'Sharmila, I salute you!'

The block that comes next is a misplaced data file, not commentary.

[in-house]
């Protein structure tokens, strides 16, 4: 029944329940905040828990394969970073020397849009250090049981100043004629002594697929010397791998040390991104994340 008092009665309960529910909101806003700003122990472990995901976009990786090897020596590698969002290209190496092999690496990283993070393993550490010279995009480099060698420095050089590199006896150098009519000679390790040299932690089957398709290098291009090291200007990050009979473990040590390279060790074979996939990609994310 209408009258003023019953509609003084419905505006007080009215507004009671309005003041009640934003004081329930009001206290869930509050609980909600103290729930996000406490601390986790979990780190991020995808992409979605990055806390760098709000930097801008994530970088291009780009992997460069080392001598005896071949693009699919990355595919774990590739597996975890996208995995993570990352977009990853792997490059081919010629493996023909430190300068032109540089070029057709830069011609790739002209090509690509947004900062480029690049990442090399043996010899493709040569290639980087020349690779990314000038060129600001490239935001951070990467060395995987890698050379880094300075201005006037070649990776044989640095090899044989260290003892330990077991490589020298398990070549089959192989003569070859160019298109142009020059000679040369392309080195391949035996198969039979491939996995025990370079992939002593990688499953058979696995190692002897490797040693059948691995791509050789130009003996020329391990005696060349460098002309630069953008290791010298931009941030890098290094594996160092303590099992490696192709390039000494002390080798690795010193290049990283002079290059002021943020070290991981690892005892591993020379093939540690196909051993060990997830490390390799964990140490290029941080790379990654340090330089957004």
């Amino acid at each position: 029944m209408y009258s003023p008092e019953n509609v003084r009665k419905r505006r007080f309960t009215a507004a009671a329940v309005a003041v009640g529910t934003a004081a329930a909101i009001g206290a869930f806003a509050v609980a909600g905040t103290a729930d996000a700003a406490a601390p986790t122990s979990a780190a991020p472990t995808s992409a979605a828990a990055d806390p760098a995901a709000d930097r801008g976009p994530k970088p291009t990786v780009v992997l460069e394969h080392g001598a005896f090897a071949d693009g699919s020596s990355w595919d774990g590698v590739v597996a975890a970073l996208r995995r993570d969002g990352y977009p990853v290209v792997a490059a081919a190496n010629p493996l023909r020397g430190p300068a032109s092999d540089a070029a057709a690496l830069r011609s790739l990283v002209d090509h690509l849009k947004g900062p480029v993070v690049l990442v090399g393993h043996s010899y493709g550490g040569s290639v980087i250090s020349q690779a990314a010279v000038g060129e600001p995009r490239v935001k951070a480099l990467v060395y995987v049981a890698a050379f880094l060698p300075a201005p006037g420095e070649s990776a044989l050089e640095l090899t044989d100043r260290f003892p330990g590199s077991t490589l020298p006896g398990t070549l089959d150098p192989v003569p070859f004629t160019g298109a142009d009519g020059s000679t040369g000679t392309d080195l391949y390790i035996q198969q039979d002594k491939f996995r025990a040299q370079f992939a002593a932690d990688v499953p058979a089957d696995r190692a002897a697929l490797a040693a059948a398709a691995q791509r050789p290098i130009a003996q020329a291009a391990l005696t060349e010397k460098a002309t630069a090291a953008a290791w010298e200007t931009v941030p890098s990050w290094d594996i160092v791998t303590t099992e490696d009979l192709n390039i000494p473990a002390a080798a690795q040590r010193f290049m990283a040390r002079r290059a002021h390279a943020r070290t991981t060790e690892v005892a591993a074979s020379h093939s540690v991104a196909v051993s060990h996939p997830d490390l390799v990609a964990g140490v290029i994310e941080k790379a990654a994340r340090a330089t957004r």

Submitted by alvin on Wed, 2016-08-10 17:02 On August 9, 2016, Irom Chanu Sharmila ended her 16-year-old - 5757 days to be precise - hunger strike. Her protest, which lasted for 16 long years, is a world record. It is not a small matter to do such campaigns.  She stood for her own idealism and fought against an Act which she terms as draconian. I will not dwell on the merits of her demands, but I respect her grit; her resolve to send a message to society. Now, I respect her decision to end the strike; her decision to marry her soulmate; her decision to contest elections. But the groups which had supported her all along are not happy. Some extremist organisations have even threatened her against marrying an ‘outsider’. Some have warned against stopping the hunger strike. The woman who fought for human rights is now under attack. Shortly after ending her fast, Sharmila reportedly said, "I want to join politics as I've been called the Iron lady of Manipur and I want to live up to that name. I want to be the chief minister of Manipur and I want my people to believe in me."  Even after 16 years, she is firm on one thing: democracy should rule, not extremism. She has decided not to be under the security net, and to list in an ashram. I salute her. I can say, for people like Irom Sharmila, it is difficult to lead an idealistic life. Manipur, one of the seven states of North-East, is a harsh place to nurture idealism in a peaceful way. Having visited Manipur some 27 years ago (1989), I can say that it is a heaven devastated by politicians. If my memory serves me right, I had a chance to visit the same Yaskul Women Association (to which Sharmila belongs) then. These women were fighting the menace of drug abuse. They were beating men, young and adults, with specially made wooden sticks, whenever they found them drugged. I had interacted with these women leaders, who looked so simple and unassuming, making baskets at their homes.  But by night, they transformed into fierce fighters. I visited the drug rehabilitation centre and found more than 600 youth being treated. I also saw women leading the market place (which I heard was bombed few days ago), and men just sitting idle. It was astonishing to witness such women power in Manipur, which was even quoted in the Mahabharata. I also saw Manipur as a place which was under-developed, with muddy roads. I saw poverty but I also witnessed the warmth. I remember Jeevan Singh, who spent a week with me. Still, Manipur has not changed much even now. Though there are women who sat with Sharmila, no leader from other parts of India stood with her continuously. Yes, there were lip sympathies, statements and all. She may win or lose in elections, but she has won the hearts of people. Sharmila has every right to decide her course of action. She can marry, live as she likes, and participate in the democratic election process. Nobody has a right to stop her. In fact, no human rights organisation has any moral right to criticise her. Mahatma Gandhi wore simple clothes. He did not even wear a shirt. No other person followed this act, not even symbolically. Nelson Mandela was in jail for 26 years. Anna Hazare, after fighting the political system for years, went back to his social work. There are such examples, where idealism becomes a lone act. But it does not deter the person to follow his dream. I am not attempting to quote just few global/national leaders. There are innumerable commoners who have been piously following their own idealistic life for decades. They are not followed by a crowd; they do not have publicity. Yet, they do not deviate. At a time when Dipa Karmakar, the girl from neighboring Tripura is making national news at Rio Olympics by becoming the first Indian gymnast to enter the finals, Sharmila’s life has taken a historic twist.  We also know about Mary Kom - India’s finest boxer who hails from Manipur.  Let us thank Sharmila for her democratic way of fighting, because the same Act is resisted in Jammu